In this edition of Fluid Artist Spotlight, we will meet the mind behind Waterfall Acrylics. First you will notice her big sexy cells. Her paintings do not disappoint. If you really like the fat cells of the multitudes of tiny cells, you will love her acrylic pours. You will also see that she is a force of fluid art. She is one of the artists who is transparent and eager help other artists problem solve for their own pours. This just warms my heart. That's what it's all about right? We make the art, we pour ourselves into it along with the paint, and then we share it. We share the pieces and we share the wisdom we gained from the process. It's the whole cycle.
To learn more about Karen's art click the links below....
What drew you to fluid art in the beginning? A pretty painting I saw on Pinterest 3 years ago.
What type(s) of fluid art do you prefer (ie. acrylic pours, alcohol inks, etc....)
What is your process like? I usually get inspired by colors—it’s something I’m fairly good at and once I have a group of colors that I know complement each other or cause drama on the canvas then I’m excited to pour.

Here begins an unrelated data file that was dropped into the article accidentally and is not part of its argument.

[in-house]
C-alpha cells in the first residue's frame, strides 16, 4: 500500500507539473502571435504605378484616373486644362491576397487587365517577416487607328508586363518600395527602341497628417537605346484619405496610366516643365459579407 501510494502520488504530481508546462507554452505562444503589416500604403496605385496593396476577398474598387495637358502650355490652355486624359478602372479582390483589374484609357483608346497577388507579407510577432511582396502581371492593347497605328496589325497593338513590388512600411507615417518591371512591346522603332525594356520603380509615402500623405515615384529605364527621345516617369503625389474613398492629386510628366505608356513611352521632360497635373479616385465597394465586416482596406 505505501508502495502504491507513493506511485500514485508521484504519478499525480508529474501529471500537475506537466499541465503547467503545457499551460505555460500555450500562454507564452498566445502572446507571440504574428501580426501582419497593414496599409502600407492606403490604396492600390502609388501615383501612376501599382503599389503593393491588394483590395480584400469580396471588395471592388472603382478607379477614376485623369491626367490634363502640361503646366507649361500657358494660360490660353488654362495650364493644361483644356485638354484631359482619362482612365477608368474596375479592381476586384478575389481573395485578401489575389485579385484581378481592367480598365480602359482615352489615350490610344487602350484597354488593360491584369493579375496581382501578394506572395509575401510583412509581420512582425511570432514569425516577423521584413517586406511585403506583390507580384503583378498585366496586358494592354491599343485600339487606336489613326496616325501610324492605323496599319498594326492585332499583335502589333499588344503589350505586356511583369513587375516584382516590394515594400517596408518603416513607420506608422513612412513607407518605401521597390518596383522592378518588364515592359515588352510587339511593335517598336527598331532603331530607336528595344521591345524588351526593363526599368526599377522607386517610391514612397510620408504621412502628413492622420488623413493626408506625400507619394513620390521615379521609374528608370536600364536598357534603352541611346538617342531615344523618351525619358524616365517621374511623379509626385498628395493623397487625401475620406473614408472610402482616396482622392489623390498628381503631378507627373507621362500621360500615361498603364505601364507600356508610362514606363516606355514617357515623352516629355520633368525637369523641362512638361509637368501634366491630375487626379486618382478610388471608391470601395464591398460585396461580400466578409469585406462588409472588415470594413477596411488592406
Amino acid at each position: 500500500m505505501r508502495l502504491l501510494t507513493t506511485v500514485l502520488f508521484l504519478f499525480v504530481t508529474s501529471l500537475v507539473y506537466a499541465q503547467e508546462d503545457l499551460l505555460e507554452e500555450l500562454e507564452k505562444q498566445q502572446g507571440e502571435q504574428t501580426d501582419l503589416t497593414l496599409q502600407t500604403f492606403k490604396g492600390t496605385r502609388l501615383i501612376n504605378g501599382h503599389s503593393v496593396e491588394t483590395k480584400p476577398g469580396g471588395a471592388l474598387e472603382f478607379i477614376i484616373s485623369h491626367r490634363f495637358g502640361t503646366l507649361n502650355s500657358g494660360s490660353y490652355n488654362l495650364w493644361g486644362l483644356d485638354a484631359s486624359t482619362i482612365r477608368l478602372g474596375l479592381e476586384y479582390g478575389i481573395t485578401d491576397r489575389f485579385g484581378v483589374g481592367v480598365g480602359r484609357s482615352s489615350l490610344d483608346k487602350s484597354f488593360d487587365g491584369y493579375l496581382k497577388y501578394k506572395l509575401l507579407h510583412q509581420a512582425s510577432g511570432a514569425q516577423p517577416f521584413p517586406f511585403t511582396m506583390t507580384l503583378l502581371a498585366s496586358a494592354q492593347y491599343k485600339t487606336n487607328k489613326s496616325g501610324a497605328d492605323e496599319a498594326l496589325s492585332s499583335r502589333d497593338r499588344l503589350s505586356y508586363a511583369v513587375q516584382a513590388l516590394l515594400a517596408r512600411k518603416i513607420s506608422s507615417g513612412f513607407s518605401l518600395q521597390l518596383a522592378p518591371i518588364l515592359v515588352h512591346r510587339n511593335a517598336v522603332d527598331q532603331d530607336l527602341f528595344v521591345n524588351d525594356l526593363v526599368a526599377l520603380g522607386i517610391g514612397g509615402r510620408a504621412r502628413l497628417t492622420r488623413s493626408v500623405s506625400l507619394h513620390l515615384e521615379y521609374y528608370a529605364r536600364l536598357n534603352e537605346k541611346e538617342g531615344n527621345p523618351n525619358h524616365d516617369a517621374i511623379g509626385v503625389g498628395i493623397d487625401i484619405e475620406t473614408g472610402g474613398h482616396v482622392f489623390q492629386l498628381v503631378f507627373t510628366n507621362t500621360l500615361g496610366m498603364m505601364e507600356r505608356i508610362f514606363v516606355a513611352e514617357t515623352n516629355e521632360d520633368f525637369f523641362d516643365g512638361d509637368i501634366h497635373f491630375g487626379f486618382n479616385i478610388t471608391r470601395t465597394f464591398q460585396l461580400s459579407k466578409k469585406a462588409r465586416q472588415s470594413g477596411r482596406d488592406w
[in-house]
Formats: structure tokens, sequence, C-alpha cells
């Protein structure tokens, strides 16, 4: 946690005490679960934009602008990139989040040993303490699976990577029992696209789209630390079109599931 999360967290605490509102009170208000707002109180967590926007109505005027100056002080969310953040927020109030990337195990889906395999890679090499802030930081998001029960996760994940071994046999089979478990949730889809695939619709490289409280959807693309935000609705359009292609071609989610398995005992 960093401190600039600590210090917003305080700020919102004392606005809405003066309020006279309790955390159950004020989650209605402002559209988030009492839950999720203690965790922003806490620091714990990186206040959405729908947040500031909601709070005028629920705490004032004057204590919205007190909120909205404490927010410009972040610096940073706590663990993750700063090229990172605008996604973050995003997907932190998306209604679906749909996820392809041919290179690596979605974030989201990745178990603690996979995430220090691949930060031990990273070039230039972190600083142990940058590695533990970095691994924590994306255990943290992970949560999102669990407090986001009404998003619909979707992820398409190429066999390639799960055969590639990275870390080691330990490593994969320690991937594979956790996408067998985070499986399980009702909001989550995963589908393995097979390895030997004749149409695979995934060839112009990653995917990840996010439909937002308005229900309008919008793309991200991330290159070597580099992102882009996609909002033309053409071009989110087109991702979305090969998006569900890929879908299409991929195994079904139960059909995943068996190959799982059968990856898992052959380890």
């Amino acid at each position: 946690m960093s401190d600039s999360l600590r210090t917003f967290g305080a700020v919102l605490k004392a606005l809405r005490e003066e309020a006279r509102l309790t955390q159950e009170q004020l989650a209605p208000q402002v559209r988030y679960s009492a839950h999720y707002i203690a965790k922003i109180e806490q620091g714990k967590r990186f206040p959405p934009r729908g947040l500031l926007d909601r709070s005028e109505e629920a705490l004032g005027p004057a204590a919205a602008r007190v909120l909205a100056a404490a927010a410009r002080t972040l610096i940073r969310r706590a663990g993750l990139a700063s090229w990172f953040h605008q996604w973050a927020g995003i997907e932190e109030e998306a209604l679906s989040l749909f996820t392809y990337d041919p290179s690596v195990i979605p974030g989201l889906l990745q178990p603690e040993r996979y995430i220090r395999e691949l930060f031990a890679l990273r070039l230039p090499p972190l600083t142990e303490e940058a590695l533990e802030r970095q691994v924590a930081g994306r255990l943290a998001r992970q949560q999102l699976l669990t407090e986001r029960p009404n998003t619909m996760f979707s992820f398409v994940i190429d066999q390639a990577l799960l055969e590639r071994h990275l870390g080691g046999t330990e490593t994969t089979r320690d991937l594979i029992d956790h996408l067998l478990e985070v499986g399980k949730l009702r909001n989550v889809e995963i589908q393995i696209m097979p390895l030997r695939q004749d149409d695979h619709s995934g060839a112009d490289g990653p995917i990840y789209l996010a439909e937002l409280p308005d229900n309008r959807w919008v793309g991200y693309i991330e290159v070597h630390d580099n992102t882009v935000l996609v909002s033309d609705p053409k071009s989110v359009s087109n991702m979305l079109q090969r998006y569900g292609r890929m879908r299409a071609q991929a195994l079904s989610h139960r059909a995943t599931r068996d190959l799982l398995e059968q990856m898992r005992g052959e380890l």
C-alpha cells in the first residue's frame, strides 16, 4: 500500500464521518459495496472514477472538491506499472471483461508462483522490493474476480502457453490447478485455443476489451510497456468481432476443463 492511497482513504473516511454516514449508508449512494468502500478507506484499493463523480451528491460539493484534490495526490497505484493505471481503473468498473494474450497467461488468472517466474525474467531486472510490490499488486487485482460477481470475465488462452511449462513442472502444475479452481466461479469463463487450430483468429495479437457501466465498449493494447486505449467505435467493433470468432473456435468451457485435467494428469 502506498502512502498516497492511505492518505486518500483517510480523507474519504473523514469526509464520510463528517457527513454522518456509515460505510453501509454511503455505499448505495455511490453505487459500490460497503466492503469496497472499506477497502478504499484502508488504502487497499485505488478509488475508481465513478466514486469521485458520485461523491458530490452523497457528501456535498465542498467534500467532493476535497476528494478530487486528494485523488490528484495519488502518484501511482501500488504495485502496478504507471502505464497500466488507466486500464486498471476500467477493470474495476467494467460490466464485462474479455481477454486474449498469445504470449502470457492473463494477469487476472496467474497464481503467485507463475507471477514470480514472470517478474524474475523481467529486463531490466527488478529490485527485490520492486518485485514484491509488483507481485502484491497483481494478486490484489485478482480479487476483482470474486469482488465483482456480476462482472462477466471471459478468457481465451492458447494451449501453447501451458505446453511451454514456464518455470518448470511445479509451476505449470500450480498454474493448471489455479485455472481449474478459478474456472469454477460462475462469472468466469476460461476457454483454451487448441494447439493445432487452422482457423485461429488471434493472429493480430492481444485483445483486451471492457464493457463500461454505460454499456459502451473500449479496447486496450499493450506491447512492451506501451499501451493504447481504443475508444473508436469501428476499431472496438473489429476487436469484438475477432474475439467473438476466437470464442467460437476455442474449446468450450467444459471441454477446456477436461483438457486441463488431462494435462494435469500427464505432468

How has fluid art affected you? I turned a hobby into an almost full time job at home! Between sales, commissions, teaching and auctions it has afforded me the opportunity to stay at home during my daughter’s year’s in middle school and be here when she gets home in the early afternoon. I started my YouTube channel out of sheer laziness so I wouldn’t have to remember paint choices or the technique, and I lived in a bubble for over a year before another kind artist pulled me aside and taught me how to monetize and promote my channel. The extra income keeps me in paint and supplies.
What are some of your favorite fluid art products? Ampersand Pre-Gessoed cradled panels are my go-to substrate, along with Golden Color Pouring Medium in Gloss. I am an Arteza affiliate and am product testing Counter Culture resin.
Do you have any tips for beginners? Paint consistency is key—and there’s an art to tilting that many ignore. If your cells stop floating on top of the paint, for example, your consistency is either too thin or you don’t have enough paint on the canvas.
What have been your frustrations with fluid art?
A blessing and a curse—freedom to see what happens; but makes “intentional” painting extremely difficult.